1. Jaffueliobryum raui (Austin) Thériot, Rev. Bryol., n. s. 1: 193. 1928.
Grimmia raui Austin, Bull. Torrey Bot. Club 6: 46. 1875
Plants in small dense cushions or turfs, yellow-green to dark olivaceous, hoary. Stems 5-20 mm, sparsely branched. Leaves crowded, ovate to obovate, imbricate to appressed-julaceous distally, somewhat spreading to squarrose-recurved proximally, 0.6-1.2 mm excluding awn, apex acute to acuminate, lamina 1-stratose to rarely 2-stratose in bands, awn length highly variable, 0.3-1.4 mm, hyaline; costa in transverse-section distinctly keeled; proximal cells rectangular, 15-40 × 10-20 µm, often appearing lax; mid leaf cells isodiametric to short-oval, (5-)8-12(-20) µm; distal cells somewhat longer than mid leaf cells. Sexual condition autoicous; perichaetial leaf lamina to 1.5 mm, awn 1-1.7 mm. Seta 0.4-0.6 mm. Capsule yellow-brown turning red-brown with age, ovoid to subglobose, 0.8-1 mm; operculum short-rostrate, 0.5-0.6 mm.
Capsules mature spring-summer depending on elevation. Widespread and locally common on dry sandstone or limestone rock, open arid to semi-arid shrub, woodland communities, grasslands, rarely on compacted sandy soil; moderate to high elevations (200-2100 m); Alta.; Ariz., Calif., Colo., Iowa, Kans., Minn., Mont., Nebr., Nev., N.Mex., Okla., S.Dak., Tex., Utah, Wis.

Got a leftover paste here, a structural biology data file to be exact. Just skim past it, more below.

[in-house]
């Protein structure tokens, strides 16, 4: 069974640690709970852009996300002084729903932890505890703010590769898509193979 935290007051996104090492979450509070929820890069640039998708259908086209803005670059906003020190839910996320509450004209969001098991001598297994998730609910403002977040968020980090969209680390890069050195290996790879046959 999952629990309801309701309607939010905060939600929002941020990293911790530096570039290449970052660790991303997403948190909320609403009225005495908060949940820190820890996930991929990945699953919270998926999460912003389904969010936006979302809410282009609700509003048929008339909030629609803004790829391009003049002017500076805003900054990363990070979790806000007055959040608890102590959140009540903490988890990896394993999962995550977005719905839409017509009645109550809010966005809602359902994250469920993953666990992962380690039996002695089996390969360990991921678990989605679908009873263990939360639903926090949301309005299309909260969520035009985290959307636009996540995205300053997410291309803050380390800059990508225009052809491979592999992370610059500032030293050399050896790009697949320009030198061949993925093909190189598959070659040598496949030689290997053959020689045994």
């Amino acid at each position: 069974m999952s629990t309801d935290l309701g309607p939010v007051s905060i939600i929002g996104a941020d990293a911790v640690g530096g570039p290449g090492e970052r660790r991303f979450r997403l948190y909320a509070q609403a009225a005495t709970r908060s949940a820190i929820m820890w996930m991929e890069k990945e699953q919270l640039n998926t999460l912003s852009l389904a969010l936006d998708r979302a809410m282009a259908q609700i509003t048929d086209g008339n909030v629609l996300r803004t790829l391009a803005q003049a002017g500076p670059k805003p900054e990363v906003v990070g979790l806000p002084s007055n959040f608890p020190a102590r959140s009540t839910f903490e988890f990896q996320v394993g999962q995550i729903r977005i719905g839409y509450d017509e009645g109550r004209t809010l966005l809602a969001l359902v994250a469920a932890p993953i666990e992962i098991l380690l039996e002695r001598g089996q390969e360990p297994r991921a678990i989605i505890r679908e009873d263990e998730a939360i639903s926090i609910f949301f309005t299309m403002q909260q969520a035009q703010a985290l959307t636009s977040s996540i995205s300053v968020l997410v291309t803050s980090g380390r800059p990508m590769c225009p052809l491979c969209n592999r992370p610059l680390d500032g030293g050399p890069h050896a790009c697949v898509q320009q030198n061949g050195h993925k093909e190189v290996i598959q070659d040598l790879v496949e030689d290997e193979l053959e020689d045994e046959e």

Jaffueliobryum raui is a common species in drier parts of the United States, especially on the Great Plains and the Colorado Plateau, extending to the Mohave Desert of California. This species appears to be disjunct to southern Alberta, but the distribution is likely continuous, as the band of calcareous bedrock on which it occurs runs along the Rocky Mountain Front Range from Alberta well into Montana. Sites in the Driftless Area of Iowa, Minnesota, and Wisconsin may be truly disjunct. However, more collecting is likely to fill in gaps in its range in the northern Great Plains and clarify its status in the Great Basin.
Jaffueliobryum wrightii is very closely related, and the two species have been treated as one for much of their taxonomic history. In addition to traits used in the key, there are a variety of other partially overlapping characters that separate the two, including leaf width at widest point, lamina length, costal width, lamina cell length and angle between the margin at the leaf widest point and the tip of the awn, and capsule and operculum length.